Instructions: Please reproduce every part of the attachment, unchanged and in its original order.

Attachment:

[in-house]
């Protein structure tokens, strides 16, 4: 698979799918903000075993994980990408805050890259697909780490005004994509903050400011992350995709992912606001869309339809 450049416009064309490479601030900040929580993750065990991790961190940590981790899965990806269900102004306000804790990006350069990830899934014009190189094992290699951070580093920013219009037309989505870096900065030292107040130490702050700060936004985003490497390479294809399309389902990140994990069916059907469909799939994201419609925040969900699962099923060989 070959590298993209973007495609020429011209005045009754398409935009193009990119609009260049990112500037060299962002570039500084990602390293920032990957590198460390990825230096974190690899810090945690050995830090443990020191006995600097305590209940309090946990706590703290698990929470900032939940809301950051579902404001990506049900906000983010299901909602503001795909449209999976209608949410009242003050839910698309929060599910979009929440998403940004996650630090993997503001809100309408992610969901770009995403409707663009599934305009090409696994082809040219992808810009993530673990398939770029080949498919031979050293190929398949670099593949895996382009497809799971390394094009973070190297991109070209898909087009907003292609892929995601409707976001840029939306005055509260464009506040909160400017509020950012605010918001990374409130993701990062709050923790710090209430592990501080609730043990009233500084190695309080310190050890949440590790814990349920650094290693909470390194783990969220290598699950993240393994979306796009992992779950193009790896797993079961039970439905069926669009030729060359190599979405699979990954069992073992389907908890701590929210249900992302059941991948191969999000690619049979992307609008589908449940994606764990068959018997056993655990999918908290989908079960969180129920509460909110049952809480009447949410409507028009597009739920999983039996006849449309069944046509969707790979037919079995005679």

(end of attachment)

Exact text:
[in-house]
């Protein structure tokens, strides 16, 4: 698979799918903000075993994980990408805050890259697909780490005004994509903050400011992350995709992912606001869309339809 450049416009064309490479601030900040929580993750065990991790961190940590981790899965990806269900102004306000804790990006350069990830899934014009190189094992290699951070580093920013219009037309989505870096900065030292107040130490702050700060936004985003490497390479294809399309389902990140994990069916059907469909799939994201419609925040969900699962099923060989 070959590298993209973007495609020429011209005045009754398409935009193009990119609009260049990112500037060299962002570039500084990602390293920032990957590198460390990825230096974190690899810090945690050995830090443990020191006995600097305590209940309090946990706590703290698990929470900032939940809301950051579902404001990506049900906000983010299901909602503001795909449209999976209608949410009242003050839910698309929060599910979009929440998403940004996650630090993997503001809100309408992610969901770009995403409707663009599934305009090409696994082809040219992808810009993530673990398939770029080949498919031979050293190929398949670099593949895996382009497809799971390394094009973070190297991109070209898909087009907003292609892929995601409707976001840029939306005055509260464009506040909160400017509020950012605010918001990374409130993701990062709050923790710090209430592990501080609730043990009233500084190695309080310190050890949440590790814990349920650094290693909470390194783990969220290598699950993240393994979306796009992992779950193009790896797993079961039970439905069926669009030729060359190599979405699979990954069992073992389907908890701590929210249900992302059941991948191969999000690619049979992307609008589908449940994606764990068959018997056993655990999918908290989908079960969180129920509460909110049952809480009447949410409507028009597009739920999983039996006849449309069944046509969707790979037919079995005679």